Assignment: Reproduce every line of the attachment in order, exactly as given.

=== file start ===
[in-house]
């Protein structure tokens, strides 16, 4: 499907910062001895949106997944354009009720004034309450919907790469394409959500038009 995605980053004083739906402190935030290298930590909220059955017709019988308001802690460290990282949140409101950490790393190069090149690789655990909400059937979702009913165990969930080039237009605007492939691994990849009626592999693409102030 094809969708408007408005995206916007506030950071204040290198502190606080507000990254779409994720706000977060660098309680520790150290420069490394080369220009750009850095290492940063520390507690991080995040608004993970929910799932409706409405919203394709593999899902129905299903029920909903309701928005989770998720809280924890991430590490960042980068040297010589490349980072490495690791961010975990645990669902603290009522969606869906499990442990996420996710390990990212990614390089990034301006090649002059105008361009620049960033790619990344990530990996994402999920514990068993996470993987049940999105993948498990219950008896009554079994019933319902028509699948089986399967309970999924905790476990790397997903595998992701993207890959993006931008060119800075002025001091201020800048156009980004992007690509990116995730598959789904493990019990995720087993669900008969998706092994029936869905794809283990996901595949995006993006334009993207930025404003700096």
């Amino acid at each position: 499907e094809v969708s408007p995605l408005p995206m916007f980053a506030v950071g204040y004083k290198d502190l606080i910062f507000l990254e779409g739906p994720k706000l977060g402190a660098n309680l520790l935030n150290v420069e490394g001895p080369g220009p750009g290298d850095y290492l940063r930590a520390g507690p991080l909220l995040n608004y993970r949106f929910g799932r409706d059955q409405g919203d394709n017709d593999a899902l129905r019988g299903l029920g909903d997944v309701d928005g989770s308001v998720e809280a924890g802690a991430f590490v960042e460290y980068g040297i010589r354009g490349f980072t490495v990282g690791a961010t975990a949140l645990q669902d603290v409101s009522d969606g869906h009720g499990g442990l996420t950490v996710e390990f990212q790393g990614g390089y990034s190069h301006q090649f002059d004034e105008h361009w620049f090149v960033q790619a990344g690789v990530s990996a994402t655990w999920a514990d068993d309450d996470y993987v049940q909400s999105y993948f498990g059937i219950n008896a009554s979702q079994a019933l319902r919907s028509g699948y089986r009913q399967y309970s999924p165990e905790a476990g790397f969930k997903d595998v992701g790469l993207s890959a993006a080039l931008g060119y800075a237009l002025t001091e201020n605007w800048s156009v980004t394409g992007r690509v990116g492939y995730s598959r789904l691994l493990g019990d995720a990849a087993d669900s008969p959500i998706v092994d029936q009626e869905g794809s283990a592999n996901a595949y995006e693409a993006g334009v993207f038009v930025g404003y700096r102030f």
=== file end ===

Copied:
[in-house]
């Protein structure tokens, strides 16, 4: 499907910062001895949106997944354009009720004034309450919907790469394409959500038009 995605980053004083739906402190935030290298930590909220059955017709019988308001802690460290990282949140409101950490790393190069090149690789655990909400059937979702009913165990969930080039237009605007492939691994990849009626592999693409102030 094809969708408007408005995206916007506030950071204040290198502190606080507000990254779409994720706000977060660098309680520790150290420069490394080369220009750009850095290492940063520390507690991080995040608004993970929910799932409706409405919203394709593999899902129905299903029920909903309701928005989770998720809280924890991430590490960042980068040297010589490349980072490495690791961010975990645990669902603290009522969606869906499990442990996420996710390990990212990614390089990034301006090649002059105008361009620049960033790619990344990530990996994402999920514990068993996470993987049940999105993948498990219950008896009554079994019933319902028509699948089986399967309970999924905790476990790397997903595998992701993207890959993006931008060119800075002025001091201020800048156009980004992007690509990116995730598959789904493990019990995720087993669900008969998706092994029936869905794809283990996901595949995006993006334009993207930025404003700096």
């Amino acid at each position: 499907e094809v969708s408007p995605l408005p995206m916007f980053a506030v950071g204040y004083k290198d502190l606080i910062f507000l990254e779409g739906p994720k706000l977060g402190a660098n309680l520790l935030n150290v420069e490394g001895p080369g220009p750009g290298d850095y290492l940063r930590a520390g507690p991080l909220l995040n608004y993970r949106f929910g799932r409706d059955q409405g919203d394709n017709d593999a899902l129905r019988g299903l029920g909903d997944v309701d928005g989770s308001v998720e809280a924890g802690a991430f590490v960042e460290y980068g040297i010589r354009g490349f980072t490495v990282g690791a961010t975990a949140l645990q669902d603290v409101s009522d969606g869906h009720g499990g442990l996420t950490v996710e390990f990212q790393g990614g390089y990034s190069h301006q090649f002059d004034e105008h361009w620049f090149v960033q790619a990344g690789v990530s990996a994402t655990w999920a514990d068993d309450d996470y993987v049940q909400s999105y993948f498990g059937i219950n008896a009554s979702q079994a019933l319902r919907s028509g699948y089986r009913q399967y309970s999924p165990e905790a476990g790397f969930k997903d595998v992701g790469l993207s890959a993006a080039l931008g060119y800075a237009l002025t001091e201020n605007w800048s156009v980004t394409g992007r690509v990116g492939y995730s598959r789904l691994l493990g019990d995720a990849a087993d669900s008969p959500i998706v092994d029936q009626e869905g794809s283990a592999n996901a595949y995006e693409a993006g334009v993207f038009v930025g404003y700096r102030f």